Unfortunately, despite the stellar performance of disabled athletes at international events, little has changed at the grass roots in India
Written by Muralidharan and Padmini Chennapragada
Up from four at Rio to 19 medals at the Tokyo Paralympics is a leap of epic proportions. As we bask in glory over the spectacular performance, it is also an opportune moment to address some uncomfortable truths.
Persons with disabilities have been representing India at international events for over four decades. However, sports for persons with disabilities was outside mainstream conversations surrounding disability rights in India till 2007, when the United Nations Convention on the Rights of Persons with Disabilities (UNCRPD) was ratified by India and pursuant to it the Rights of Persons with Disabilities Act, 2016 (RPD Act) was enacted.
Section 30 of the RPD Act elaborates on the measures that have to be undertaken to ensure sporting rights of Indians with disabilities. It mandates restructuring of courses and programmes to ensure access, inclusion and participation of persons with disabilities in sporting activities; redesigning infrastructure; developing technology to enhance potential and talent; allocation of funds, etc.
Unfortunately, despite the stellar performance at Rio in 2016, the Special Olympic World Games, Deaf Sports events, etc, little has changed at the grassroots in India, from where most international medal winners come. Para sports persons, with some exceptions, continue to be denied entry to major sporting facilities and there has been no tangible attempt to enhance support systems for them.
There is a hyped media buzz about the success of public-private partnerships that have immensely helped India’s para-athletes. These partnerships have been beneficial to only the few who had access to the powerful lobbies of national disability sport organisations that continue to violate mandates of the National Sports Development Code of India (NSDCI), 2011 and the RPD Act.
The despicable treatment meted out to para sportspersons is highlighted by a report in theTimes of India on September 2. It says that Rajasthan’s forest department woke up to the sobering realisation that “gold medal-winning shooter Avani Lakhera, javelin silver medallist Devendra Jhajharia and bronze winner Sunder Singh Gurjar were recruited as officers of the rank of assistant conservators of forest between five and ten months ago, but their salaries remained pending until the trio shot into the limelight”.
Nothing can be more telling than the pathetic manner in which para sports events are conducted. At the 15th National Para Athletics Championship at Ghaziabad in 2015, athletes were lodged in unsafe spaces without basic amenities. Inaccessible mobile toilets forced many participants to defecate in the open. The plight of women participants was worse with many not being able to bathe for the entire duration of their stay. Not much has changed since then.
In 2021, originally scheduled to be held at Chennai, PCI’s national para-athletics championship venue was changed to Bengaluru with just four days’ notice. There were complaints of rules being flouted, merger of certain categories, etc. Worse still was the holding of certain events after dusk using mobile phone torches for light. And this when we have a Rio medalist heading the Committee.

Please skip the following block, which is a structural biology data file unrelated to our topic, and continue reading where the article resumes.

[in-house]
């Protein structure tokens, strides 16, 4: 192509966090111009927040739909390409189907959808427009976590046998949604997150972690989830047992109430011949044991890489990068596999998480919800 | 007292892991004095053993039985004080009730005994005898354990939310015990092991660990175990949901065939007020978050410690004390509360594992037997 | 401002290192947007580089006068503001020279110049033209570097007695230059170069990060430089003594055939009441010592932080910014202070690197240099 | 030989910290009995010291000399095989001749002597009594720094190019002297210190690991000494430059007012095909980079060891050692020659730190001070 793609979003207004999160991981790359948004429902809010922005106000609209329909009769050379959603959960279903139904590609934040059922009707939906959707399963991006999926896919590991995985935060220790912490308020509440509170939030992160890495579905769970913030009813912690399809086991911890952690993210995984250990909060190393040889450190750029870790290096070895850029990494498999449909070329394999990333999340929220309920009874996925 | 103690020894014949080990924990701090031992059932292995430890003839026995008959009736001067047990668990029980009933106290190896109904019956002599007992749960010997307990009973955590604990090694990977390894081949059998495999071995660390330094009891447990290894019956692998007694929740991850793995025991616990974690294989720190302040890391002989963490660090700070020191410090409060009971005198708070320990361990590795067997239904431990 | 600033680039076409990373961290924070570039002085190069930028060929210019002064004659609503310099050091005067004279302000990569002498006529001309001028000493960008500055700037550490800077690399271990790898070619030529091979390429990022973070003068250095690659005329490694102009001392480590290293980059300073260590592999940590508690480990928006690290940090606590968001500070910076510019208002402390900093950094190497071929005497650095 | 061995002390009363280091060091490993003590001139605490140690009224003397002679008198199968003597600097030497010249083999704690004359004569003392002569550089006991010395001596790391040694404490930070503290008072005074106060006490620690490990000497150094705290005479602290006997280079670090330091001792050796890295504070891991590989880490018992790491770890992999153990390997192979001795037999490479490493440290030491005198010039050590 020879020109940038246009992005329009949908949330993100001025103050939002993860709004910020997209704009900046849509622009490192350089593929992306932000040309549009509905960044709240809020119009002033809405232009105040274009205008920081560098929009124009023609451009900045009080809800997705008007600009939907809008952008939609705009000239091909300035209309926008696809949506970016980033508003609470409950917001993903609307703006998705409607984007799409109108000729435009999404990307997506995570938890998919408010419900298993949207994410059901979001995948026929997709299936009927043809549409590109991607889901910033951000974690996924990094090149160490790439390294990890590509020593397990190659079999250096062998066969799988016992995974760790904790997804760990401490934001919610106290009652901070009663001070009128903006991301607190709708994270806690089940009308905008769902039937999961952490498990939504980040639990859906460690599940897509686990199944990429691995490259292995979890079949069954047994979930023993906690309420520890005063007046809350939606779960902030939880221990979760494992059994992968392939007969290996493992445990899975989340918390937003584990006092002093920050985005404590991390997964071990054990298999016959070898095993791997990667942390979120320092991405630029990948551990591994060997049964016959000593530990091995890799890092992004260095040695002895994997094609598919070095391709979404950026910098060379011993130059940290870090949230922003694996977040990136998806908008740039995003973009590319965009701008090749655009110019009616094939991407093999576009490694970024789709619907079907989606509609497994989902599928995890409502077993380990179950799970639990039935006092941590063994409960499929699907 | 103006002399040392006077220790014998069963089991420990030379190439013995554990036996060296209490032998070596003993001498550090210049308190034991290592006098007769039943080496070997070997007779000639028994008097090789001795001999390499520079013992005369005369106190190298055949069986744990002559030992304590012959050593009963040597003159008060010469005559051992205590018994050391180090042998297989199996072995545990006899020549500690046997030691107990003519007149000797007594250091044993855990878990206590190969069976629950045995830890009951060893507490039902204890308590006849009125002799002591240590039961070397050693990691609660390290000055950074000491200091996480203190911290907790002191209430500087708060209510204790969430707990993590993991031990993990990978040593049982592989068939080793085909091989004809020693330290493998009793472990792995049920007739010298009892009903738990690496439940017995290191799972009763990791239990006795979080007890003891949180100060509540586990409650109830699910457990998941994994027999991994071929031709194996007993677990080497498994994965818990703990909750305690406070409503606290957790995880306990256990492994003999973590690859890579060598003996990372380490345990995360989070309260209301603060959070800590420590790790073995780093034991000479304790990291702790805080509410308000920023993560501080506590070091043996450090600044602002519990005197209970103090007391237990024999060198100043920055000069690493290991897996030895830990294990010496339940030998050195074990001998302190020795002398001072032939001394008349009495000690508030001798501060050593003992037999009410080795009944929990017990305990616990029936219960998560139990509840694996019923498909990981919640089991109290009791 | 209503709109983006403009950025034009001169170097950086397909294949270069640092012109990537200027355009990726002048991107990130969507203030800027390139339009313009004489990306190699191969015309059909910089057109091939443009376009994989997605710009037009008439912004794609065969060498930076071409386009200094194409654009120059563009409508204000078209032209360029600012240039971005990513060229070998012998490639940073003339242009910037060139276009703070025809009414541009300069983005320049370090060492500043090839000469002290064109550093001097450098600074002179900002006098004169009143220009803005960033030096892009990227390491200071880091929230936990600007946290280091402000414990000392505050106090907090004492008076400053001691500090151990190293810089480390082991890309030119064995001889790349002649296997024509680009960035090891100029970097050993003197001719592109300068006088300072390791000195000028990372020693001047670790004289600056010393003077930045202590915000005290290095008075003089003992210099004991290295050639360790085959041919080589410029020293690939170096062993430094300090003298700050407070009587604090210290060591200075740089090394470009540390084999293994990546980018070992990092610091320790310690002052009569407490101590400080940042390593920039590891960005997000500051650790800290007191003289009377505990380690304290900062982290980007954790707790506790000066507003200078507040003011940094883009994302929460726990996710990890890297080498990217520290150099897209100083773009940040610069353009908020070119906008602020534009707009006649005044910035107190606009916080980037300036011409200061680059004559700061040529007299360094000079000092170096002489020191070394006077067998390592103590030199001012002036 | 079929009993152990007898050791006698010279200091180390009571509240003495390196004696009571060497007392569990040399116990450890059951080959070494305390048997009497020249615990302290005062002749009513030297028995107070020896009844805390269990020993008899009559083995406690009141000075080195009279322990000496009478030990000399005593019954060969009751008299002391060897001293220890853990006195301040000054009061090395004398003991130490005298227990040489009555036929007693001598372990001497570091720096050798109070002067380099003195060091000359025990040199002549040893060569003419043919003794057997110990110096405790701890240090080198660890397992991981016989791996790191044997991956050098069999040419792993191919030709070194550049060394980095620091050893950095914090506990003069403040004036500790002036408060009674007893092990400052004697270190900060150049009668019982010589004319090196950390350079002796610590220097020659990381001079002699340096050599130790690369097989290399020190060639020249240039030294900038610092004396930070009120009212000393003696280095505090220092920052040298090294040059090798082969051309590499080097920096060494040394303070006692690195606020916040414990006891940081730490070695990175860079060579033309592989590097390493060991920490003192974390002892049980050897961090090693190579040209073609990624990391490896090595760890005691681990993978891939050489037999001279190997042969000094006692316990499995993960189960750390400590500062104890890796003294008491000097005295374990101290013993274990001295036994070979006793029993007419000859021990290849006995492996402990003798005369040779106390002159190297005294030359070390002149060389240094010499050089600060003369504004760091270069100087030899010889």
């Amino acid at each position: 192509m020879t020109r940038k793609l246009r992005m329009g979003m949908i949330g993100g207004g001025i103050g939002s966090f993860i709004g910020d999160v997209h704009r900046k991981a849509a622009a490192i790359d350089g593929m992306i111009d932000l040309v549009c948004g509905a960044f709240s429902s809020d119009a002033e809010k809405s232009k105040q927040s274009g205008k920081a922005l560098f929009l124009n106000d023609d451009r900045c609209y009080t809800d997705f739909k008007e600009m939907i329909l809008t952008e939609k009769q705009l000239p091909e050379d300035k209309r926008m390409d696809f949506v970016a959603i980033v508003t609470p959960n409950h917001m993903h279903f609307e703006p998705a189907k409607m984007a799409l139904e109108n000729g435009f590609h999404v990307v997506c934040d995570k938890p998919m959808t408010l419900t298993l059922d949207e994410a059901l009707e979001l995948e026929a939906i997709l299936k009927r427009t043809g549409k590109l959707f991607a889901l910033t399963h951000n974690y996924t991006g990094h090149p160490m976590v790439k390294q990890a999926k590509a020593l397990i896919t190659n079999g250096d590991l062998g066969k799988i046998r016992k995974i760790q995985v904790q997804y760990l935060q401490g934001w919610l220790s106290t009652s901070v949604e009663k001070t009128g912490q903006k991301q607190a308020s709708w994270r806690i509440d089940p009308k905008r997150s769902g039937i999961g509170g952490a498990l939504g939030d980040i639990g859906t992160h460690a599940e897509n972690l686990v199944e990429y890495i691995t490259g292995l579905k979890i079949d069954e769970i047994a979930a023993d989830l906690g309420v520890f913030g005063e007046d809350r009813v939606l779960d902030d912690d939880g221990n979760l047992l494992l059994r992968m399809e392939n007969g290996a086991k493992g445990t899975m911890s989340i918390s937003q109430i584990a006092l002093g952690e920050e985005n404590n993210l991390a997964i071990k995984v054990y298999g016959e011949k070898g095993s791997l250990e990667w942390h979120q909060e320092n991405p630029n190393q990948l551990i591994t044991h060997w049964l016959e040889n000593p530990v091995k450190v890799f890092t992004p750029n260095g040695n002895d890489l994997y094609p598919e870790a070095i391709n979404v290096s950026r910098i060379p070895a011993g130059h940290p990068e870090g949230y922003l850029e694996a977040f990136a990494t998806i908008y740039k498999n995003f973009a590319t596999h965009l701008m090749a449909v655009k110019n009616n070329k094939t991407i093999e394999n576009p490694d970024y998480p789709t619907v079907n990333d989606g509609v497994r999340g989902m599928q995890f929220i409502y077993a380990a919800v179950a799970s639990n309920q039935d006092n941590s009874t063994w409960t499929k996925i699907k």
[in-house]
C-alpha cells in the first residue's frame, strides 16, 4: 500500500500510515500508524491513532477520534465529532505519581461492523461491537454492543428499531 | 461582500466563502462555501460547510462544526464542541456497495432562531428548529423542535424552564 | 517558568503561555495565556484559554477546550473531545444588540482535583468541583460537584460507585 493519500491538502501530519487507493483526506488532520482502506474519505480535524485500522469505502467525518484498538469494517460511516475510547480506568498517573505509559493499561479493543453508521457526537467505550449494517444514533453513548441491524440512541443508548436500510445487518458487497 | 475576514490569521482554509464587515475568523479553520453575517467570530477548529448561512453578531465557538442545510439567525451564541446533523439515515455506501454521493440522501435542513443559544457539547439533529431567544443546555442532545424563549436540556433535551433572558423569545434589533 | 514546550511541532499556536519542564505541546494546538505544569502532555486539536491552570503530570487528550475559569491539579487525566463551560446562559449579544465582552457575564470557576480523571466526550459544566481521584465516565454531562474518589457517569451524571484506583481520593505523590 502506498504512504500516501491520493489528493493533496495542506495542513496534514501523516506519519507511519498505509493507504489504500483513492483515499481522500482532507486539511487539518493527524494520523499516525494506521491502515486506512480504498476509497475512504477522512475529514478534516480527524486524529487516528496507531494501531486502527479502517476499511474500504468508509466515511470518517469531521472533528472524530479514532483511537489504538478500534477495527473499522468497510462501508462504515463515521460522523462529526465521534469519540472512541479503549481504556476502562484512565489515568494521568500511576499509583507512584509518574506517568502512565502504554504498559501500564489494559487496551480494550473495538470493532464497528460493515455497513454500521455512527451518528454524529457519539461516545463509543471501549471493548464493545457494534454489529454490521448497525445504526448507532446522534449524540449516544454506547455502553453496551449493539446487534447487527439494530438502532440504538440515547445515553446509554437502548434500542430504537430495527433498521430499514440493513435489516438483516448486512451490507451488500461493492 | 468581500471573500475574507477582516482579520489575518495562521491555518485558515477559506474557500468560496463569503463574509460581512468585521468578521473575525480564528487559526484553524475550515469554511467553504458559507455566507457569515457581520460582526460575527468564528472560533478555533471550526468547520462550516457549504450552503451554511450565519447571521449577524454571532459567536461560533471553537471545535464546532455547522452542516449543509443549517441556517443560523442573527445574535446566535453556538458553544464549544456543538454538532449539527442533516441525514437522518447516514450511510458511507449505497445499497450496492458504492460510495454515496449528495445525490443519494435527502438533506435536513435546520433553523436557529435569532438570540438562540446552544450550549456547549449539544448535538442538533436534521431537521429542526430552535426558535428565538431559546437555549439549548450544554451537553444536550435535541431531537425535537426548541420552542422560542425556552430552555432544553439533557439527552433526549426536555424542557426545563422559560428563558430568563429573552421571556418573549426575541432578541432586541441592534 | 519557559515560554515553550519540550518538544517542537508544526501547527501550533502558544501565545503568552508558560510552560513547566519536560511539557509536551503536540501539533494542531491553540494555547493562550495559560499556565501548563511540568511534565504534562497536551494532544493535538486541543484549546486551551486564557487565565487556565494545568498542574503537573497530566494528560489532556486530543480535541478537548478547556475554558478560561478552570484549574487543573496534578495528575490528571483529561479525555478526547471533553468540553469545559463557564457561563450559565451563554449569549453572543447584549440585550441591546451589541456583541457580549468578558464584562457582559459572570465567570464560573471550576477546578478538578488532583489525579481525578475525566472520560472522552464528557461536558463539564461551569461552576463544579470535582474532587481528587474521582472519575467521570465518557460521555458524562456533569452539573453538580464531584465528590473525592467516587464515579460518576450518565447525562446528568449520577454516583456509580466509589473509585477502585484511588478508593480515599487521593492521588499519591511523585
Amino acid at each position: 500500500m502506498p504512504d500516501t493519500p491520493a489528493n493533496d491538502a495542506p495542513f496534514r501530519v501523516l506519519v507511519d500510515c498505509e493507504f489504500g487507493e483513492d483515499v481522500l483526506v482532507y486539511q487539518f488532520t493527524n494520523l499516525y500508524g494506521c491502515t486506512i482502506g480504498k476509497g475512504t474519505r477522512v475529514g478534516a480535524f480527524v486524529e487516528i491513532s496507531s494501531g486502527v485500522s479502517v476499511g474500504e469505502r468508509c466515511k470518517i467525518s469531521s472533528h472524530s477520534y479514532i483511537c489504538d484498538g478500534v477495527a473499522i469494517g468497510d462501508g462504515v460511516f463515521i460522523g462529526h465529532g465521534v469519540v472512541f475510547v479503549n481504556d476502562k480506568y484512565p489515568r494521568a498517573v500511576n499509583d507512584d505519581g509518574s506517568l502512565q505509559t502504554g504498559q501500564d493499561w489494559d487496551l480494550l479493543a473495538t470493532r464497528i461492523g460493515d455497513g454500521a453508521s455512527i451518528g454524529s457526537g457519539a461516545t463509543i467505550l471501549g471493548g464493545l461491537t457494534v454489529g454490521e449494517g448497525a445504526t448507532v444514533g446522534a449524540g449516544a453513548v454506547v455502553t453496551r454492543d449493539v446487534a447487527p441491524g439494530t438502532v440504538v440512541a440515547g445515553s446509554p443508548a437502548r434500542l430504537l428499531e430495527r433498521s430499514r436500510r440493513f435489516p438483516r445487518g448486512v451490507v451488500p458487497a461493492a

National disability sport federations — the Paralympic Committee of India, Special Olympics Bharat and the All-India Sports Council for the Deaf — have all failed in complying with the mandates of the National Sports Development Code of India, 2011. This is evidenced in the form of multiple court cases that athletes with disabilities and their families have had to file to make it to competitions.
Unconfirmed classification status of a para-athlete participating at Tokyo leading to his medal stripping after the event was PCI’s responsibility. It is a laxity that cannot be condoned. In an earlier instance, a female athlete had to get an order from the Madras High Court to let her participate in the 4th World Deaf Championship at Lublin, Poland in August 2021.
Combined with the RPD Act provisions, India now has a robust framework to protect the sporting rights of persons with disabilities, even those based in remote areas. However, rampant corruption, lobbying, favouritism and the pernicious grip of the politician-bureaucratic nexus impedes the tapping of talent, capacity building and training.
Regrettably, the nodal department, the Department for Empowerment of Persons with Disabilities and the Ministry of Youth Affairs and Sports are yet to work together towards protecting and advancing the sporting rights of India’s athletes with disabilities. In contrast, in countries like the US, the United States Olympics & Paralympic Committee is held accountable by their federal government through various legislative mandates that include Safe Sport Policies and athlete-centred organisational practices.
What is urgently required is democratisation of these sporting bodies and providing accessibility to all sporting facilities on an equal basis with others. Side by side enhanced spending on para sports, putting in place governance and oversight mechanisms as also enforcement of the mandates of the UNCRPD and the RPD Act are called for.
Conversations around para sports should gain more credence in the days ahead and get mainstreamed. This will, for sure, also impact the way society treats the disabled from being objects of charity to holders of rights.
Muralidharan is General Secretary, National Platform for the Rights of the Disabled (NPRD).Chennapragada is a disability sports researcher
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